Where elections are concerned, I used to have a hard and fast rule: I would not vote for ANYONE who bashed his or her opponent in campaign advertisements. It didn’t matter what I thought about the issues or the candidates. If a candidate couldn’t spend his or her energy telling me how good a job he or she was planning to do, and instead focused on telling me how bad a job his or her opponent was going to do, then I deemed that the candidate was not of the character that deserved my vote, and I discarded him immediately.
And then came the day that my own rule left me no one to vote for. Not a single candidate stood without a stone in his hand.
So I didn’t vote that year.
And I regretted it. Not immediately, and not as a direct result of the winners’ actions. I regretted it eventually through an understanding – and an acceptance – of our political process.
Newsflash: there are no perfect politicians.
Closer-to-home newsflash: there are no perfect people. I should really stop looking for them and expecting them to run for office.
It is human nature, when attacked, to fight back. Rare is the person who can turn the other cheek. Even more rare the person who can turn the other cheek and still win an election. But I believe that any response should be an answer to the original accusation, not an attempt to deflect attention to an entirely separate issue. As an example:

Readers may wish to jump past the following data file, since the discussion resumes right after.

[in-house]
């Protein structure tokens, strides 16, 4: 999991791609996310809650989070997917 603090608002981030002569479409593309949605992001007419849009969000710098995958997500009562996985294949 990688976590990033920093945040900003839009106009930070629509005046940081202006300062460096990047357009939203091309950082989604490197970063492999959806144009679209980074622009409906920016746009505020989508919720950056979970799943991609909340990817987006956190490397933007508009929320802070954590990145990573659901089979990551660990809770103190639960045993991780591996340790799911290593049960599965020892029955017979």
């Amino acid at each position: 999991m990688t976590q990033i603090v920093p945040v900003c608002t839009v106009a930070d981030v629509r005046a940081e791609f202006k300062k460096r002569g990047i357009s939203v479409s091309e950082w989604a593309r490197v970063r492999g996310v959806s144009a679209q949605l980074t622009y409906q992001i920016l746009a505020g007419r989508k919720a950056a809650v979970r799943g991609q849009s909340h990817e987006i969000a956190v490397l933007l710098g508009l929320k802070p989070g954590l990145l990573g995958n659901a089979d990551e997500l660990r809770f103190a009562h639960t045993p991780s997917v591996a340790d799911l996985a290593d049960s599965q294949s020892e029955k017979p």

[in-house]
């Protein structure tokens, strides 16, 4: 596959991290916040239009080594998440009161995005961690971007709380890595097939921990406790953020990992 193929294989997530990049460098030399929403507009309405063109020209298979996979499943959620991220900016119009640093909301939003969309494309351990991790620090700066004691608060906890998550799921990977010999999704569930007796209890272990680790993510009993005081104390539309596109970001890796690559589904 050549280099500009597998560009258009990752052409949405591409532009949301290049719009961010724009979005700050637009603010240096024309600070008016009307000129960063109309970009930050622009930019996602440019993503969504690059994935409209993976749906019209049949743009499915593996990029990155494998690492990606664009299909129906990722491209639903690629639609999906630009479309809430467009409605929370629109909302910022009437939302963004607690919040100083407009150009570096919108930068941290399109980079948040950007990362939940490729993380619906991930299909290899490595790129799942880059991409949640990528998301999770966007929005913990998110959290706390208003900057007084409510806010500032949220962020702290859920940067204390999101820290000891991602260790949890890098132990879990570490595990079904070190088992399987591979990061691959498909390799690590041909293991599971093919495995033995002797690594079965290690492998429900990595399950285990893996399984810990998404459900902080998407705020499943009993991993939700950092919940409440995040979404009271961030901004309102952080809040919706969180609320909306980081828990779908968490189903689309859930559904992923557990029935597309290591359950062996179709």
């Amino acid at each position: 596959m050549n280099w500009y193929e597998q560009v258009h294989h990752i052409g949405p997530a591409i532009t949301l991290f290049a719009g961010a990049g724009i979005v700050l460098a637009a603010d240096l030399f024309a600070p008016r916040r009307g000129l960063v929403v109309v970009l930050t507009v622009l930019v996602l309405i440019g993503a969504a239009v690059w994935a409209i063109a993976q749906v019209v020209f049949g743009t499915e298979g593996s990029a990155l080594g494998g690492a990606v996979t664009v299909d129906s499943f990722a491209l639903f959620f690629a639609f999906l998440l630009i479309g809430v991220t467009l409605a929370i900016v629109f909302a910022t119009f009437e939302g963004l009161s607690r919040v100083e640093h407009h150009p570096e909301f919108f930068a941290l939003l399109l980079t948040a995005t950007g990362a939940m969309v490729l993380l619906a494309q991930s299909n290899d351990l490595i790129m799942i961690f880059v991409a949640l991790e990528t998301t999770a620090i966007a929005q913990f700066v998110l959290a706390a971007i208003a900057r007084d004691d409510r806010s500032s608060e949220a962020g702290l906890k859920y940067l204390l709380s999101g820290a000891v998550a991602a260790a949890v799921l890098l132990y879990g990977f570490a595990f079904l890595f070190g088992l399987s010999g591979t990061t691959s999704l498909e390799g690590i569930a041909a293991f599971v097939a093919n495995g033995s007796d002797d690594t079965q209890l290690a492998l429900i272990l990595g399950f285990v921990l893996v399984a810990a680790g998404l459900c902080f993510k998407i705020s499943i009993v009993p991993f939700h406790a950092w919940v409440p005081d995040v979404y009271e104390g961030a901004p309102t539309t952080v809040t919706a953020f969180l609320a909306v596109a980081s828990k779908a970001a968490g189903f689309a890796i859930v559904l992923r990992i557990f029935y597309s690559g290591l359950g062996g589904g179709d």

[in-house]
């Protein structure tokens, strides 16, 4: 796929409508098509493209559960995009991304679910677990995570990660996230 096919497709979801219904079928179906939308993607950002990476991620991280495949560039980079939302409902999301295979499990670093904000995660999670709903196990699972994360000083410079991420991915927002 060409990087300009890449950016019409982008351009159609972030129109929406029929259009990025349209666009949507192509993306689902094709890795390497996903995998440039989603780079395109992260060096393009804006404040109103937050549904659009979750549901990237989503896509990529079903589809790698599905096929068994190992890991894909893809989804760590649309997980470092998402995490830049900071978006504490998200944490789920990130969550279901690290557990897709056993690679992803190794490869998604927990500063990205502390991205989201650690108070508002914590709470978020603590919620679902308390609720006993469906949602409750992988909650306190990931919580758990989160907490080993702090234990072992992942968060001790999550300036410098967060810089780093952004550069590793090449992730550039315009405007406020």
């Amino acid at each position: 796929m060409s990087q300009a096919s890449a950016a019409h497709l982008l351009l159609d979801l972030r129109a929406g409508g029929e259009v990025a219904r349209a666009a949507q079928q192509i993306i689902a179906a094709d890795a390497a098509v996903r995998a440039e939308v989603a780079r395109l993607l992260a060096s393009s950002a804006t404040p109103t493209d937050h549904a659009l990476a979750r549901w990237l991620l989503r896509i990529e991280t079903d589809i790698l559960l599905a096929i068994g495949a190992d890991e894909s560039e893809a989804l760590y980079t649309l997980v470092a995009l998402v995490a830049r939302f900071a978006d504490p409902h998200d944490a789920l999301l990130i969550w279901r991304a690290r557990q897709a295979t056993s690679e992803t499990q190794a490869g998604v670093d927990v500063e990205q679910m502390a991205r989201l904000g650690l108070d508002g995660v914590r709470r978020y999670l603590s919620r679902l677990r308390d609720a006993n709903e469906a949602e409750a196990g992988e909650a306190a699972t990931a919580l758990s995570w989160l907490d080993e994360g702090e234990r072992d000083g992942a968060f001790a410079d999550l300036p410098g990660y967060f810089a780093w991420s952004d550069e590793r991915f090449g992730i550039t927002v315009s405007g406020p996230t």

Accusation: “My opponent voted 9 times out of 10 to kill puppies.”
Unacceptable Response: “My opponent says I voted to kill puppies. What he didn’t tell you is that he voted to open strip clubs in every school district in the state. If you care about your children, you’ll vote for me.”
Preferred Response: “What my opponent has stated about me is false. My record shows that I voted consistently against the killing of puppies. If I am elected to serve you fine people, I will continue to vote against puppy-cide and work to implement a puppy protection agency where people can anonymously report incidents of puppy abuse.”
I mean really, is that so hard???
I wanted so badly to just abstain from voting again this year. Fuming one recent morning over my perceived lack of quality candidates, I stopped dead in my tracks as I entered my office building. This poster greeted me and gave me cause to re-think my position on the whole political mess.
I do hold a prejudice against politicians in general. I assume kickbacks and special-interests and pockets lined with thirty pieces of silver. But prejudices are unfair. They are stereotypes. And they don’t serve to make me or my community any better. What will make my community better? My active participation in the process.
So, despite the fact that there was not a single campaign advertisement on my television that did not slander and defile political opponents, I voted this morning. I put all the negativity out of my mind, and I voted for the people whom I hope are not inherently opposed to my core values.
It was the best I could do.